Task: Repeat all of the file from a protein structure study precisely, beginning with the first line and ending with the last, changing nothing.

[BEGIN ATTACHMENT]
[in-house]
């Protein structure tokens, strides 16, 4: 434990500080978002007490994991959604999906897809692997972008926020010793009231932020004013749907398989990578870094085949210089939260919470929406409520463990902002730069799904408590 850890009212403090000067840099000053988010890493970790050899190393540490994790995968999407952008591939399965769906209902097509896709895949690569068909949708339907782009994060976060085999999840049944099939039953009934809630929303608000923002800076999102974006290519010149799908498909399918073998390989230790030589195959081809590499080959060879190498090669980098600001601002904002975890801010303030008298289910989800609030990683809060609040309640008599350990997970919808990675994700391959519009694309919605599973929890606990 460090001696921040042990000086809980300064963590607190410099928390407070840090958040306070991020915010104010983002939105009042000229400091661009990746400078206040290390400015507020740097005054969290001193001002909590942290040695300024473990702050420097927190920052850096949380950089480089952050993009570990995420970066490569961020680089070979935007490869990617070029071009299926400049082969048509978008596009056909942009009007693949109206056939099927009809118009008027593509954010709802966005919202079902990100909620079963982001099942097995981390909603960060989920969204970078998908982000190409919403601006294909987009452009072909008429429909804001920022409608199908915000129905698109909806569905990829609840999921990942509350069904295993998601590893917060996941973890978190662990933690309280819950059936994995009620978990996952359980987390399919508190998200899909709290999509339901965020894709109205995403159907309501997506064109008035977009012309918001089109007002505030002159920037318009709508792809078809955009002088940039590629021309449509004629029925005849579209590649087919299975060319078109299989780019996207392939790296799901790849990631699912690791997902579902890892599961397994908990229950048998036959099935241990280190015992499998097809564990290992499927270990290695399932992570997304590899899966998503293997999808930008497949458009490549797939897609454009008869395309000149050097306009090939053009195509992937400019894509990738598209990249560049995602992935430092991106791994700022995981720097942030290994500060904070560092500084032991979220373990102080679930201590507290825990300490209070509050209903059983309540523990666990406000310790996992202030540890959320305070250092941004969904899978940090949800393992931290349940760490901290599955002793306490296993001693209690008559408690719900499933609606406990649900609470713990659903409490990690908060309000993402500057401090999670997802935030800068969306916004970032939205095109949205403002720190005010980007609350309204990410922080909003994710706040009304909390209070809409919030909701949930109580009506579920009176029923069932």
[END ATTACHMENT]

[in-house]
């Protein structure tokens, strides 16, 4: 434990500080978002007490994991959604999906897809692997972008926020010793009231932020004013749907398989990578870094085949210089939260919470929406409520463990902002730069799904408590 850890009212403090000067840099000053988010890493970790050899190393540490994790995968999407952008591939399965769906209902097509896709895949690569068909949708339907782009994060976060085999999840049944099939039953009934809630929303608000923002800076999102974006290519010149799908498909399918073998390989230790030589195959081809590499080959060879190498090669980098600001601002904002975890801010303030008298289910989800609030990683809060609040309640008599350990997970919808990675994700391959519009694309919605599973929890606990 460090001696921040042990000086809980300064963590607190410099928390407070840090958040306070991020915010104010983002939105009042000229400091661009990746400078206040290390400015507020740097005054969290001193001002909590942290040695300024473990702050420097927190920052850096949380950089480089952050993009570990995420970066490569961020680089070979935007490869990617070029071009299926400049082969048509978008596009056909942009009007693949109206056939099927009809118009008027593509954010709802966005919202079902990100909620079963982001099942097995981390909603960060989920969204970078998908982000190409919403601006294909987009452009072909008429429909804001920022409608199908915000129905698109909806569905990829609840999921990942509350069904295993998601590893917060996941973890978190662990933690309280819950059936994995009620978990996952359980987390399919508190998200899909709290999509339901965020894709109205995403159907309501997506064109008035977009012309918001089109007002505030002159920037318009709508792809078809955009002088940039590629021309449509004629029925005849579209590649087919299975060319078109299989780019996207392939790296799901790849990631699912690791997902579902890892599961397994908990229950048998036959099935241990280190015992499998097809564990290992499927270990290695399932992570997304590899899966998503293997999808930008497949458009490549797939897609454009008869395309000149050097306009090939053009195509992937400019894509990738598209990249560049995602992935430092991106791994700022995981720097942030290994500060904070560092500084032991979220373990102080679930201590507290825990300490209070509050209903059983309540523990666990406000310790996992202030540890959320305070250092941004969904899978940090949800393992931290349940760490901290599955002793306490296993001693209690008559408690719900499933609606406990649900609470713990659903409490990690908060309000993402500057401090999670997802935030800068969306916004970032939205095109949205403002720190005010980007609350309204990410922080909003994710706040009304909390209070809409919030909701949930109580009506579920009176029923069932």